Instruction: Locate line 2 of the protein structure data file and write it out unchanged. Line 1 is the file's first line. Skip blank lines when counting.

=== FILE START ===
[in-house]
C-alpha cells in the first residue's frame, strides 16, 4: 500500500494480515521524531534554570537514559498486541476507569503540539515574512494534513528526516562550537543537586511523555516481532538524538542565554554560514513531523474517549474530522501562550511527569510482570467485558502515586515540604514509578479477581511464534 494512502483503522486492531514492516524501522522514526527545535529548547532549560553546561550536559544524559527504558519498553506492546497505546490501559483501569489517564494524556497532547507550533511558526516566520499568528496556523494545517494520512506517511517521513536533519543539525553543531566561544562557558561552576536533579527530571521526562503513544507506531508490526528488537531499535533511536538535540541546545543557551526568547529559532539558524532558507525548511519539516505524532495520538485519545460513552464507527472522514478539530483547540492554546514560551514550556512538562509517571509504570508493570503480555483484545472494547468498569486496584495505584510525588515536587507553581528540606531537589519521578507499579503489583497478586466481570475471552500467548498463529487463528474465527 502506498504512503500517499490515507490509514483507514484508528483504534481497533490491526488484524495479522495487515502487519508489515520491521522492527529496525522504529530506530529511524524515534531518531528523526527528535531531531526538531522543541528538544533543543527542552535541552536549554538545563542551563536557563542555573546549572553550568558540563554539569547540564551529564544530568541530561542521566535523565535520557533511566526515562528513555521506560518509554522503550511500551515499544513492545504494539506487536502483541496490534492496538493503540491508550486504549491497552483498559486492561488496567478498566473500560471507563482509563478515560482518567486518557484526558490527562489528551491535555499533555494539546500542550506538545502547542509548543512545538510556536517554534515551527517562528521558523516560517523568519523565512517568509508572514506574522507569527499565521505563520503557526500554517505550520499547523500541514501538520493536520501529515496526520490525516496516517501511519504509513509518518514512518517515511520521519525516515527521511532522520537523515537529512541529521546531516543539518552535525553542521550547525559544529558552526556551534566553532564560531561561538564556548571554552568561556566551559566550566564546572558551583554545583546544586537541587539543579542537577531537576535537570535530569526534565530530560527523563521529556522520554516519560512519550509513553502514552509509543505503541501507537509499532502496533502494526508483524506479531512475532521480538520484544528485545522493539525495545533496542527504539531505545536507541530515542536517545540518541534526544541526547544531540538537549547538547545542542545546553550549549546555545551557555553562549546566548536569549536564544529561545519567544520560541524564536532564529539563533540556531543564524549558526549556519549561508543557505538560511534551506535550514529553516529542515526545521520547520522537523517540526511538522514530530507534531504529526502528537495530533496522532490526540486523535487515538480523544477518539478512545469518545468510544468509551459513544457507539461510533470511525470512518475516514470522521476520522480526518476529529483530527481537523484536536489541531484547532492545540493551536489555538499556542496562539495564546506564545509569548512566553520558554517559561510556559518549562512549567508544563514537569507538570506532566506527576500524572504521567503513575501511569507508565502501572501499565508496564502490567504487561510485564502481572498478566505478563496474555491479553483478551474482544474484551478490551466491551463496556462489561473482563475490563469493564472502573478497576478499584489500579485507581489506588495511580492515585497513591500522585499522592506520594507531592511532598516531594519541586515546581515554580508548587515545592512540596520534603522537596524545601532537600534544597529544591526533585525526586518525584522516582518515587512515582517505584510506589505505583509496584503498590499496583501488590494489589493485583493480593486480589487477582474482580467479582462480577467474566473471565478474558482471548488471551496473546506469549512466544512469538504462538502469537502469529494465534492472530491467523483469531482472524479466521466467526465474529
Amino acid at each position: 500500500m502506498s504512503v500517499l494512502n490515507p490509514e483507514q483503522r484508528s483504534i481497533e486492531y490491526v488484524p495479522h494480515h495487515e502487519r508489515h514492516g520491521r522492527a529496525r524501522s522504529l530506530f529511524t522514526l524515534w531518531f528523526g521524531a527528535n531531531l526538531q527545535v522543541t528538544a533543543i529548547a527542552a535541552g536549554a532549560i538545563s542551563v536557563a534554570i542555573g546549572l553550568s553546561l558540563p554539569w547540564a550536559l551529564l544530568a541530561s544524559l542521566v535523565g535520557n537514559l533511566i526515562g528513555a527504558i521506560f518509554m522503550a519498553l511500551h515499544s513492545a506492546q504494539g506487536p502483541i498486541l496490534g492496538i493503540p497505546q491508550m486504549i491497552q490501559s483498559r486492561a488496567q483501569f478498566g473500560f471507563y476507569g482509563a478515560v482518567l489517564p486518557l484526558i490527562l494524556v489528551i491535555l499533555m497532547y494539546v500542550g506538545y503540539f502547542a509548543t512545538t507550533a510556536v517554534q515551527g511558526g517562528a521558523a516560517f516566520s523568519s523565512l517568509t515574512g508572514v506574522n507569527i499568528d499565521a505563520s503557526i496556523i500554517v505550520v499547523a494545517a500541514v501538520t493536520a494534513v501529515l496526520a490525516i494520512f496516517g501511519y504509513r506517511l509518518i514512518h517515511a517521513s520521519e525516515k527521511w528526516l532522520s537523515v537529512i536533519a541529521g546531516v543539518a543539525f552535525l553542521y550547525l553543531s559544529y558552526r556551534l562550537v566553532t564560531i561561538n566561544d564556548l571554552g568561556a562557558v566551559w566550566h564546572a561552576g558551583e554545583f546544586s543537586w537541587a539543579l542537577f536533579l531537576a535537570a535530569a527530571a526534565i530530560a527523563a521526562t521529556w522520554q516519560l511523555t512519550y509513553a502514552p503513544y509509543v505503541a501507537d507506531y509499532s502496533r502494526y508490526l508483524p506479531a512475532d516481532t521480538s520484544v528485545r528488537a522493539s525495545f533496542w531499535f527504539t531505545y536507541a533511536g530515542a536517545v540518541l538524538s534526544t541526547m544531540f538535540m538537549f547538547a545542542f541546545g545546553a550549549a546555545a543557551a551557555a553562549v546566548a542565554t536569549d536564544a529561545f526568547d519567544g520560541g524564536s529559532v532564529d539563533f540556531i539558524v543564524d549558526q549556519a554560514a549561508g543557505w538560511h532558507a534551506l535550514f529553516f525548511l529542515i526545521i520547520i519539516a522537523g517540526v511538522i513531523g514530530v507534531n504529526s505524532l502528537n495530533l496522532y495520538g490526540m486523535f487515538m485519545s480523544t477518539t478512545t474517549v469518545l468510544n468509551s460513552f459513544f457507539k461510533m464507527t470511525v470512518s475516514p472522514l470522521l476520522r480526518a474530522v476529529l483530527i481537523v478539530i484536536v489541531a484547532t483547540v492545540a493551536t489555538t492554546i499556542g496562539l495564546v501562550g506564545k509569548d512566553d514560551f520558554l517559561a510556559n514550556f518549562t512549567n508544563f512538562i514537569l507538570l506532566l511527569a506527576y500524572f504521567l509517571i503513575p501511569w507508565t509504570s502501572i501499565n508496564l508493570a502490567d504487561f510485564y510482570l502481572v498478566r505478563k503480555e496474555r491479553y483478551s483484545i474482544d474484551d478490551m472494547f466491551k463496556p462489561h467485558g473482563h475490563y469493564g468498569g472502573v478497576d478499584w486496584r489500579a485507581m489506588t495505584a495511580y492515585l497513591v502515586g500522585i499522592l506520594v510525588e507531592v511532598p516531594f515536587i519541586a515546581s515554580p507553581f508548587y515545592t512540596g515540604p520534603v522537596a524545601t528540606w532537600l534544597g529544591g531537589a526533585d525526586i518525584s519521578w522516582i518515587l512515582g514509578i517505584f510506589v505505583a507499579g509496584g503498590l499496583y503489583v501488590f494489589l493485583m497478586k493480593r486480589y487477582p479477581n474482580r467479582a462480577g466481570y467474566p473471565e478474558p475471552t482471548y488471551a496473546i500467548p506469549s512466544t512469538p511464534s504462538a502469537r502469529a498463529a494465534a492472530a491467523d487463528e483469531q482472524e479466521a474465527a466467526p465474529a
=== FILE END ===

C-alpha cells in the first residue's frame, strides 16, 4: 500500500494480515521524531534554570537514559498486541476507569503540539515574512494534513528526516562550537543537586511523555516481532538524538542565554554560514513531523474517549474530522501562550511527569510482570467485558502515586515540604514509578479477581511464534 494512502483503522486492531514492516524501522522514526527545535529548547532549560553546561550536559544524559527504558519498553506492546497505546490501559483501569489517564494524556497532547507550533511558526516566520499568528496556523494545517494520512506517511517521513536533519543539525553543531566561544562557558561552576536533579527530571521526562503513544507506531508490526528488537531499535533511536538535540541546545543557551526568547529559532539558524532558507525548511519539516505524532495520538485519545460513552464507527472522514478539530483547540492554546514560551514550556512538562509517571509504570508493570503480555483484545472494547468498569486496584495505584510525588515536587507553581528540606531537589519521578507499579503489583497478586466481570475471552500467548498463529487463528474465527 502506498504512503500517499490515507490509514483507514484508528483504534481497533490491526488484524495479522495487515502487519508489515520491521522492527529496525522504529530506530529511524524515534531518531528523526527528535531531531526538531522543541528538544533543543527542552535541552536549554538545563542551563536557563542555573546549572553550568558540563554539569547540564551529564544530568541530561542521566535523565535520557533511566526515562528513555521506560518509554522503550511500551515499544513492545504494539506487536502483541496490534492496538493503540491508550486504549491497552483498559486492561488496567478498566473500560471507563482509563478515560482518567486518557484526558490527562489528551491535555499533555494539546500542550506538545502547542509548543512545538510556536517554534515551527517562528521558523516560517523568519523565512517568509508572514506574522507569527499565521505563520503557526500554517505550520499547523500541514501538520493536520501529515496526520490525516496516517501511519504509513509518518514512518517515511520521519525516515527521511532522520537523515537529512541529521546531516543539518552535525553542521550547525559544529558552526556551534566553532564560531561561538564556548571554552568561556566551559566550566564546572558551583554545583546544586537541587539543579542537577531537576535537570535530569526534565530530560527523563521529556522520554516519560512519550509513553502514552509509543505503541501507537509499532502496533502494526508483524506479531512475532521480538520484544528485545522493539525495545533496542527504539531505545536507541530515542536517545540518541534526544541526547544531540538537549547538547545542542545546553550549549546555545551557555553562549546566548536569549536564544529561545519567544520560541524564536532564529539563533540556531543564524549558526549556519549561508543557505538560511534551506535550514529553516529542515526545521520547520522537523517540526511538522514530530507534531504529526502528537495530533496522532490526540486523535487515538480523544477518539478512545469518545468510544468509551459513544457507539461510533470511525470512518475516514470522521476520522480526518476529529483530527481537523484536536489541531484547532492545540493551536489555538499556542496562539495564546506564545509569548512566553520558554517559561510556559518549562512549567508544563514537569507538570506532566506527576500524572504521567503513575501511569507508565502501572501499565508496564502490567504487561510485564502481572498478566505478563496474555491479553483478551474482544474484551478490551466491551463496556462489561473482563475490563469493564472502573478497576478499584489500579485507581489506588495511580492515585497513591500522585499522592506520594507531592511532598516531594519541586515546581515554580508548587515545592512540596520534603522537596524545601532537600534544597529544591526533585525526586518525584522516582518515587512515582517505584510506589505505583509496584503498590499496583501488590494489589493485583493480593486480589487477582474482580467479582462480577467474566473471565478474558482471548488471551496473546506469549512466544512469538504462538502469537502469529494465534492472530491467523483469531482472524479466521466467526465474529